Get checked… where? Lessons learned from implementing GetCheckedOnline, an integrated, complex public health system intervention to promote online STI/HIV testing in British Columbia, Canada
Mark Gilbert, Devon Haag, Travis Salway Hottes, Mark Bondyra, Cathy Chabot, Janine Farrell, Amanda Connell, Kim Thomson, John Andruschak, Elizabeth Elliot, Shannon Kopp, Jean Shoveller, Gina Ogilvier
2016 National STD Prevention Conference, Atlanta, Georgia; Sept 20-23, 2016
Research ThemesInternet Based Testing
Background: There is little practical guidance on how to develop and implement e‐health interventions. The BC Centre for Disease Control (BCCDC) was funded in 2009 to develop an internet‐based STI/HIV testing service (GetCheckedOnline, GCO) that is integrated with existing sexual health services to reduce testing barriers and expand testing capacity in the province. We describe our lessons learned from the development and implementation of this novel testing service.
Methods: We established a core multidisciplinary team representing essential health system partners internal/external to BCCDC for the planning, development, and usability testing of GCO. Feedback from potential users and stakeholders at all phases was incorporated through multiple research methods.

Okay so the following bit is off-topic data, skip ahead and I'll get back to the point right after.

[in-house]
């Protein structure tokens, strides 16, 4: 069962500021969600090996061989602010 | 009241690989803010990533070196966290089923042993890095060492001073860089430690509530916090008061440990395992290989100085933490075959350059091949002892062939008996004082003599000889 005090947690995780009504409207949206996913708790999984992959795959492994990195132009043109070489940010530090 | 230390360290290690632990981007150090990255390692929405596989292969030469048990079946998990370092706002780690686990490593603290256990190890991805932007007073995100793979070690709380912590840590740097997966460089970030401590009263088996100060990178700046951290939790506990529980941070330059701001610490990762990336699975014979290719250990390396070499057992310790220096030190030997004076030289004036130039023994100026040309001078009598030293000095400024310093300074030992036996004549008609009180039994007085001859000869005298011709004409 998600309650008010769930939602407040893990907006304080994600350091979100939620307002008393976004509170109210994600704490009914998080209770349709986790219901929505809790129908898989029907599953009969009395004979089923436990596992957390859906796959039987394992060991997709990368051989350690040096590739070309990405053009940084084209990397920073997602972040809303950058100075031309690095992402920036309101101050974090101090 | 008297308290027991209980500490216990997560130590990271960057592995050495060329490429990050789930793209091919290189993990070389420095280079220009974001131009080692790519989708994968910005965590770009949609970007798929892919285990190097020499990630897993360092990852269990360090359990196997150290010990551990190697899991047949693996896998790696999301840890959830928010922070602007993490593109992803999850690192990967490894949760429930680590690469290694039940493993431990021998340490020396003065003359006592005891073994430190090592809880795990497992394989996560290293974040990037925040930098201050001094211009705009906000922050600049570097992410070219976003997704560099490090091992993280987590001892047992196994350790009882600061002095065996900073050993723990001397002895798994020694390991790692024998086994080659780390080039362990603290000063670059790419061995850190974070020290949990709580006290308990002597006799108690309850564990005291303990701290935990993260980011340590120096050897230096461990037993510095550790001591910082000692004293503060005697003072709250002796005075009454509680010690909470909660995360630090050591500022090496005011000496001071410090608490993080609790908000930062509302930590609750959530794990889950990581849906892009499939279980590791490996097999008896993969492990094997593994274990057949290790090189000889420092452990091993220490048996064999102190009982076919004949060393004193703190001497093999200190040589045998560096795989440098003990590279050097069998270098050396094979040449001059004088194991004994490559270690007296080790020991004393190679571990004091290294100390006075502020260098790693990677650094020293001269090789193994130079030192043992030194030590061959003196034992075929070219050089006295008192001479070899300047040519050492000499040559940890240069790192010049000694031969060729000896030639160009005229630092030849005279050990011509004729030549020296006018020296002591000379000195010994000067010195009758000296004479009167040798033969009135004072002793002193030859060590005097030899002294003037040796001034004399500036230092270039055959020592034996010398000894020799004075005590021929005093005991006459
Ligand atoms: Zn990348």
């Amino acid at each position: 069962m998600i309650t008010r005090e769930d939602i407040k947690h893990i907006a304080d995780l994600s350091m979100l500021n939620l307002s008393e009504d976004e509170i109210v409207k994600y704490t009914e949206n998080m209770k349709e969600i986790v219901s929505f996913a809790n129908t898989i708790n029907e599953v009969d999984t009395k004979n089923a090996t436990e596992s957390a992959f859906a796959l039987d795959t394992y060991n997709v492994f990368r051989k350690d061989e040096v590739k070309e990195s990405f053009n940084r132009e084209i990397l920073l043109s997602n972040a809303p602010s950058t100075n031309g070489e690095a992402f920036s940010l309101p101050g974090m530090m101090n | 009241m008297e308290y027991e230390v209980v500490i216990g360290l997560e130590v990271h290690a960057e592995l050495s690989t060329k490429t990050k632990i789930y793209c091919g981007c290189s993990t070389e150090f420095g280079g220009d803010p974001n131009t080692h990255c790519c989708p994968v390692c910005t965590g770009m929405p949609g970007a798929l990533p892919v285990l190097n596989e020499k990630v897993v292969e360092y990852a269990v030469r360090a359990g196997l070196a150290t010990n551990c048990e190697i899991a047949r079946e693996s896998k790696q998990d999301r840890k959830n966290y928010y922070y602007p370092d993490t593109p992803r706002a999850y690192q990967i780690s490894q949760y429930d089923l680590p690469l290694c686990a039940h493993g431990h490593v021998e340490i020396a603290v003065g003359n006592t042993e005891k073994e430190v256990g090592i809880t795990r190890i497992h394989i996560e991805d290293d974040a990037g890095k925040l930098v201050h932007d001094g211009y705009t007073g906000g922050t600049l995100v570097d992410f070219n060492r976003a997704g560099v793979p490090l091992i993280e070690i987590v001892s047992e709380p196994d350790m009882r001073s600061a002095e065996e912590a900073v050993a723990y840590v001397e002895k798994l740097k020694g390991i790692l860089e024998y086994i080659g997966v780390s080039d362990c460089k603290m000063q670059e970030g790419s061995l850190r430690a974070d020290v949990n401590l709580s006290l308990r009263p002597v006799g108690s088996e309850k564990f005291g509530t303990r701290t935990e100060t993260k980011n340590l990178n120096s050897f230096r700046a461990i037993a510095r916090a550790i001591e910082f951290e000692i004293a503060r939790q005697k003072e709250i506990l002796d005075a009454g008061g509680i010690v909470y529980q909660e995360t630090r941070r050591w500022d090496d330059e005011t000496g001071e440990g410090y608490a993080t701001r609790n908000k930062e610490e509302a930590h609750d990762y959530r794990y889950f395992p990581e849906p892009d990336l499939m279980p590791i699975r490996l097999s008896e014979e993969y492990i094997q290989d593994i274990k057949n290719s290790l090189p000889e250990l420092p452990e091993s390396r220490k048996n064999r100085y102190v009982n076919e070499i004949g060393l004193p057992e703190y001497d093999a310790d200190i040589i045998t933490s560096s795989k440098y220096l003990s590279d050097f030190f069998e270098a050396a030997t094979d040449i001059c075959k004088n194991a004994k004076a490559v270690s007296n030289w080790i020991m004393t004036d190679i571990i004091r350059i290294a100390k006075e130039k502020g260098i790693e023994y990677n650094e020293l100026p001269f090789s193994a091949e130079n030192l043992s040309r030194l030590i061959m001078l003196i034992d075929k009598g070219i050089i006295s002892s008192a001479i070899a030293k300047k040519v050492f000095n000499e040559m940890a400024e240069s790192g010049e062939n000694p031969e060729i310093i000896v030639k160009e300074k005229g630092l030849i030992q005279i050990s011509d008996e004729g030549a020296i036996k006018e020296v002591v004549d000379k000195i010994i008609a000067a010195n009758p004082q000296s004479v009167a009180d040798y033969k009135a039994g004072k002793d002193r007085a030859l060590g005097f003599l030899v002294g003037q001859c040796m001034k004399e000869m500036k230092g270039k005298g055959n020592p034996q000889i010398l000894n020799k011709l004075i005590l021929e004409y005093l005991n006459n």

Results: GCO launched in the fall of 2014. Implementation facilitators included: i) identifying and engaging stakeholders at outset and throughout the project; ii) reviewing published literature and consultations with other internet‐based testing programs; iii) recognition of potential privacy and clinical risks and determining mitigation strategies; iv) effective partnerships with researchers; v) adopting an integrated knowledge translation approach whereby research findings were rapidly shared with program leads. Implementation challenges included: i) dependence on the capacity and competing priorities of external partners; ii) need to establish new agency practice standards and policies (e.g., e‐ mailing clients); iii) need to develop new information technology infrastructure to permit clients to access their own health information; iv) outdated system requirements (e.g., need to print forms); v) concerns about program sustainability.
Conclusions: Our experience rolling out GCO highlights the challenges and opportunities of developing and implementing novel, complex online sexual health interventions, and underscores the importance of understanding the role of implementation contexts including funding models in their development, uptake, and scale‐up. We hope our lessons learned may be helpful to others implementing complex public health system interventions, in both online and clinic settings.